We were looking for a sweet spot, when Flow would grab hold, when the player would be firmly in the zone. And when that happened, it felt like everything came together. The gameplay was fun, the music was driving, and you really felt like you were there. Everything seemed tangible and real. Flow and Virtual Presence kicked in together. Here’s a video showing how gameplay worked during the main theme of Audioshield:

 

 

So we've now discussed the relationship between Flow Theory and the concept of Virtual Presence.  In our next article, we'll examine the second mechanism by which music enables Virtual Presence – psychological attachment.  Thanks for reading!

 

 


How Music Enhances Virtual Presence

Compilation of images depicting popular game titles for VR platforms that are included in the GDC 2019 lecture of game composer Winifred Phillips.

(Game Developers Conference Session Description)

Virtual Presence is defined as a state in which gamers fully accept the virtual world around them and their existence within it. This talk, “How Music Enhances Virtual Presence,” will explore how highly effective game music can enhance the sensation of Virtual Presence in VR gaming.

The talk will begin with an exploration of both the Flow Theory of Mihaly Csikszentmihalyi and the research of Dr. Paul Cairns on psychological engagement in video gaming. By understanding how the mental activity of players interacts with the way a game is designed, composers can create music intended to induce psychological states conducive with the formation of Virtual Presence.

The talk will include a discussion of techniques aimed at drawing attention to mission objectives, facilitating effective concentration, enhancing emotional empathy and intensifying player focus. The discussion will also include an exploration of some inherent drawbacks to Virtual Presence, including its fragility when exposed to negative emotional states, and its possible susceptibility to inducing the “event boundary” phenomenon. Musical solutions to these problems will be explored.

Phillips' talk will offer techniques for composers and audio directors who seek to employ music as a tool to enhance Virtual Presence for their players.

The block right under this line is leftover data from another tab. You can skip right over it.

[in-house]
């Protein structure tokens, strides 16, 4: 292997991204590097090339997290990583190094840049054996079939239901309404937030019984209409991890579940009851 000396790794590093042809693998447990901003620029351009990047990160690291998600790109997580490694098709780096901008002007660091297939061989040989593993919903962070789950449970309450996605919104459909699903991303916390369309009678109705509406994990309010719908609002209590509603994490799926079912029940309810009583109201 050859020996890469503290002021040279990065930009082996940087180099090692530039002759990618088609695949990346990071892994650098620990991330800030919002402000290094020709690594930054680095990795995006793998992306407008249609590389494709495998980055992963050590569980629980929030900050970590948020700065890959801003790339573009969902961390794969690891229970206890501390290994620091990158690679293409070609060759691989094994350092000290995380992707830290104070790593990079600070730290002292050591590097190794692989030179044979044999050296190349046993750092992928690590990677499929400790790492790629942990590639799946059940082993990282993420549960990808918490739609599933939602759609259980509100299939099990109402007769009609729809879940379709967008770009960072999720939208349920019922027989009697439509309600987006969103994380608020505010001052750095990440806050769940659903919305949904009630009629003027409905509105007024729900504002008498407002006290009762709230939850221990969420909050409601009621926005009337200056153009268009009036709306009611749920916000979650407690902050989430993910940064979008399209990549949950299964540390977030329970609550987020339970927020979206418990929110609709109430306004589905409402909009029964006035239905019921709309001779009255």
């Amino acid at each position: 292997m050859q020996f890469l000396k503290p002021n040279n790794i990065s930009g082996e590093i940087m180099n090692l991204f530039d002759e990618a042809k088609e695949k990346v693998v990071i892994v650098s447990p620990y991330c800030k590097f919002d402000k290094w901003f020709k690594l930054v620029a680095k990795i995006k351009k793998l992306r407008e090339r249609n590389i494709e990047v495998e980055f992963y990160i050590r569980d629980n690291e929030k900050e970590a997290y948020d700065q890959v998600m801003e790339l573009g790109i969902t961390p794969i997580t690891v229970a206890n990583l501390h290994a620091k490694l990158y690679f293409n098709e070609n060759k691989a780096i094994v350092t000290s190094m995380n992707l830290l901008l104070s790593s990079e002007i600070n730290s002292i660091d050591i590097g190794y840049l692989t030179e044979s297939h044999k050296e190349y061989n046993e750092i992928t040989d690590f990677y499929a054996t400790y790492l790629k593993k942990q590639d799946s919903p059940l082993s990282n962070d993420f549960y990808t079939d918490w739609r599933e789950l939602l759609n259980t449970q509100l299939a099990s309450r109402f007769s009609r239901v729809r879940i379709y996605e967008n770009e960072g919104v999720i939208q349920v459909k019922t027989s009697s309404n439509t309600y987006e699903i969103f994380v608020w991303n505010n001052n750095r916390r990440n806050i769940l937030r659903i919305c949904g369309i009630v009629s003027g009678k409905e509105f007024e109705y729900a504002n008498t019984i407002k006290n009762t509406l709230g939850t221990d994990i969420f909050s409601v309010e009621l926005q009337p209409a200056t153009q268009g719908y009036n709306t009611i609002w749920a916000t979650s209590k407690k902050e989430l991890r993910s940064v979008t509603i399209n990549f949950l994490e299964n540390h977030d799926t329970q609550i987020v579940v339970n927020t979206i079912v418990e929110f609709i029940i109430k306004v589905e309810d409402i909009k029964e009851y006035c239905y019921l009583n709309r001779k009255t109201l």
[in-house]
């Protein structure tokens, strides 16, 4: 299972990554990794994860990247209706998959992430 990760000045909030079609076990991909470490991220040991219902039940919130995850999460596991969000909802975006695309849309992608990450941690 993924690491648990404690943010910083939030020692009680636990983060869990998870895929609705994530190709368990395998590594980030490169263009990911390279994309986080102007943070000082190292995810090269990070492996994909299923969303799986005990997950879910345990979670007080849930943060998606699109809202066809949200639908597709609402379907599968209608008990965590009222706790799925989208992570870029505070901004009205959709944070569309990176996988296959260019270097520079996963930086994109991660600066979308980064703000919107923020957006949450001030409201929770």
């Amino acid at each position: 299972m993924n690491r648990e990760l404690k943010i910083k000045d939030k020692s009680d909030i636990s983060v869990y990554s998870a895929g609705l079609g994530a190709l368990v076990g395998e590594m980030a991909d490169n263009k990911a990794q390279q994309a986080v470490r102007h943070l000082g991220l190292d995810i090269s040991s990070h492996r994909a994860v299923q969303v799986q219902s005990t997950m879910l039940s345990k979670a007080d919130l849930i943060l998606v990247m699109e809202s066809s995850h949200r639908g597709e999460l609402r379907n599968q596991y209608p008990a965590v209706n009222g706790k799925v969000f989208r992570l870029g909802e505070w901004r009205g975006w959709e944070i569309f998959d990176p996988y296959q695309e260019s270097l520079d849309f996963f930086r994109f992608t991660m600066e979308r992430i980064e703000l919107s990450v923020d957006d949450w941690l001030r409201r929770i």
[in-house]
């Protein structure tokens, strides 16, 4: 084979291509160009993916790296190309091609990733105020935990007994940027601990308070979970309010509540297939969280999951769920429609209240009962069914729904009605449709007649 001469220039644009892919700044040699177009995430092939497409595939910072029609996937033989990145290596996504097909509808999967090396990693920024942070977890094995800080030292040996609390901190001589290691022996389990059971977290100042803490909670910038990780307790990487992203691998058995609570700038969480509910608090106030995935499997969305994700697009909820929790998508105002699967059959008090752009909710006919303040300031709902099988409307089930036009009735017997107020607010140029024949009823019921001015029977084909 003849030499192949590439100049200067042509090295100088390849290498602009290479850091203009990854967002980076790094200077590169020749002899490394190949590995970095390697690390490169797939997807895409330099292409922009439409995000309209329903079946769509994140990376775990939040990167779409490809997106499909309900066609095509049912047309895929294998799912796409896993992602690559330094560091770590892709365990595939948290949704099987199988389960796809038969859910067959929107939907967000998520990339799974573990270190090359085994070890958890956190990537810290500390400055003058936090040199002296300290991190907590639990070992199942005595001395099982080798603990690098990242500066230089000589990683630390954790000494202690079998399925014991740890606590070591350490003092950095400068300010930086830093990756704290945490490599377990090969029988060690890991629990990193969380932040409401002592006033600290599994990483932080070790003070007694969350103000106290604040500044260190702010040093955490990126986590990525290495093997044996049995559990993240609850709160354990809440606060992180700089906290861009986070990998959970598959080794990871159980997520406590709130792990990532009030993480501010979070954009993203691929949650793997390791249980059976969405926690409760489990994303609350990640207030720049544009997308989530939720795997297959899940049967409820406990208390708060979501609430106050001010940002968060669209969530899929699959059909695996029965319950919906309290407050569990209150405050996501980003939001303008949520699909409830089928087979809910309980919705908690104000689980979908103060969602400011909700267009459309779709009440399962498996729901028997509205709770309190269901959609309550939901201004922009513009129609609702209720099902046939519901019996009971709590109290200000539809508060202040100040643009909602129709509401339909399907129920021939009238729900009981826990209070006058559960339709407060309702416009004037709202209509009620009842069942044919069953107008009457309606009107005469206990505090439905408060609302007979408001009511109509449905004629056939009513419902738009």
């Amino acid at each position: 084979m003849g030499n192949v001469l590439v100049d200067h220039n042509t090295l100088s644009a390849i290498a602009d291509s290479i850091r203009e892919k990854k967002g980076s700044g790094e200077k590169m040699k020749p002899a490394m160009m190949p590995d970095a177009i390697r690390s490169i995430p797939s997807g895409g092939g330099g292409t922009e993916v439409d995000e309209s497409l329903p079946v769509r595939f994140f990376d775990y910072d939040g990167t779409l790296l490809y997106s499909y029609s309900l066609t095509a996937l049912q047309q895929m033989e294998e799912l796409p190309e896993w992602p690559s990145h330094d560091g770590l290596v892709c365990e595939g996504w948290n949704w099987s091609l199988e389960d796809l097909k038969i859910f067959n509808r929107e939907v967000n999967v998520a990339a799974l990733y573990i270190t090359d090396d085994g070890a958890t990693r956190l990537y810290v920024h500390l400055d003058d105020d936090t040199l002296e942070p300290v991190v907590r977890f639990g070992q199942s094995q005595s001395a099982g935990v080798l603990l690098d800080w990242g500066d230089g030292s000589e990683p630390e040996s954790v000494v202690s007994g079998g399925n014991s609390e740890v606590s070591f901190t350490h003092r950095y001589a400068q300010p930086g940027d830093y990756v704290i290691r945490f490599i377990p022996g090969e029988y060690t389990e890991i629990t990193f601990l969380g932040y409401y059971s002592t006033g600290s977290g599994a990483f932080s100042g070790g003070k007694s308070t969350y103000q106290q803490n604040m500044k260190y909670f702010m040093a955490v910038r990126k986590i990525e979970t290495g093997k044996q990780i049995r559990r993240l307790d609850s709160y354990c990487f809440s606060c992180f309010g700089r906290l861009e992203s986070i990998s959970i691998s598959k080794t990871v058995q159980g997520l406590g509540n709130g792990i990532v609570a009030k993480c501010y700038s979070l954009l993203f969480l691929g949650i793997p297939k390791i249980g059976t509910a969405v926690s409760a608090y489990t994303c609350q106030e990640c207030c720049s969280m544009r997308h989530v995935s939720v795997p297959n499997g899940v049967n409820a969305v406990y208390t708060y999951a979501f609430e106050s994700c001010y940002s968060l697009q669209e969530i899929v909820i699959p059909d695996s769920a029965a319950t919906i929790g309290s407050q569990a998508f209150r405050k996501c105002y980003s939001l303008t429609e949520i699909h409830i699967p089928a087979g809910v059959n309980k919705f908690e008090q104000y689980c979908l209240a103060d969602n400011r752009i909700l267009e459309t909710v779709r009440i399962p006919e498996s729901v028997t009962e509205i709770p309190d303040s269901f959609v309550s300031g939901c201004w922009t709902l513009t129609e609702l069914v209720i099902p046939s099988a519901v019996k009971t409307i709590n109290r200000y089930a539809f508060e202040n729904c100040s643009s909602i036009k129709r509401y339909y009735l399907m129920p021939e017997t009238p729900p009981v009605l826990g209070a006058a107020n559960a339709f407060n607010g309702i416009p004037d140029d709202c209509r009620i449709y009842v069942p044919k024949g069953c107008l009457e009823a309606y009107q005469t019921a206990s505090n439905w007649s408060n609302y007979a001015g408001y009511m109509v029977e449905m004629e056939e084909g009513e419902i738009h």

Takeaway

Using examples from several games, Phillips will explore how music can influence the mental states of players through specific effects documented in scientific research. Study data will be discussed in regards to the interaction between music and cognition. Phillips will offer strategies and tips for composers seeking to use their music to influence the player’s mental state, thus facilitating the formation of Virtual Presence.

Intended Audience

This session is intended to inspire and stimulate composers seeking to employ their music towards enhancing player engagement and enjoyment, with a particular emphasis on VR games. Includes overview of Flow Theory and the psychological components of Virtual Presence, which may be useful to other disciplines within game development. Talk will be approachable for all levels (advanced composers may better appreciate the specific composition techniques discussed).

 


Photo depicting video game composer Winifred Phillips working in her music production studio.Popular music from composer Winifred Phillips' award-winning Assassin's Creed Liberation score is currently being performed live by a top 80-piece orchestra and choir as part of the Assassin's Creed Symphony World Tour, which kicked off in June 2019 with its Paris premiere. As an accomplished video game composer, Phillips is best known for composing music for games in five of the most famous and popular franchises in gaming: Assassin’s Creed, LittleBigPlanet, Total War, God of War, and The Sims.  Phillips' other notable projects include the triple-A first person shooter Homefront: The Revolution, and numerous virtual reality games, including Sports Scramble, Audioshield, Scraper: First Strike, Dragon Front, and many more.  She is the author of the award-winning bestseller A COMPOSER'S GUIDE TO GAME MUSIC, published by the MIT Press. As a VR game music expert, she writes frequently on the future of music in virtual reality games. Phillips' is a sought-after public speaker, and she has been invited to speak about her work as a game composer at the Library of Congress, the Game Developers Conference, the Audio Engineering Society, the Society of Composers and Lyricists, and many more.

Follow her on Twitter @winphillips.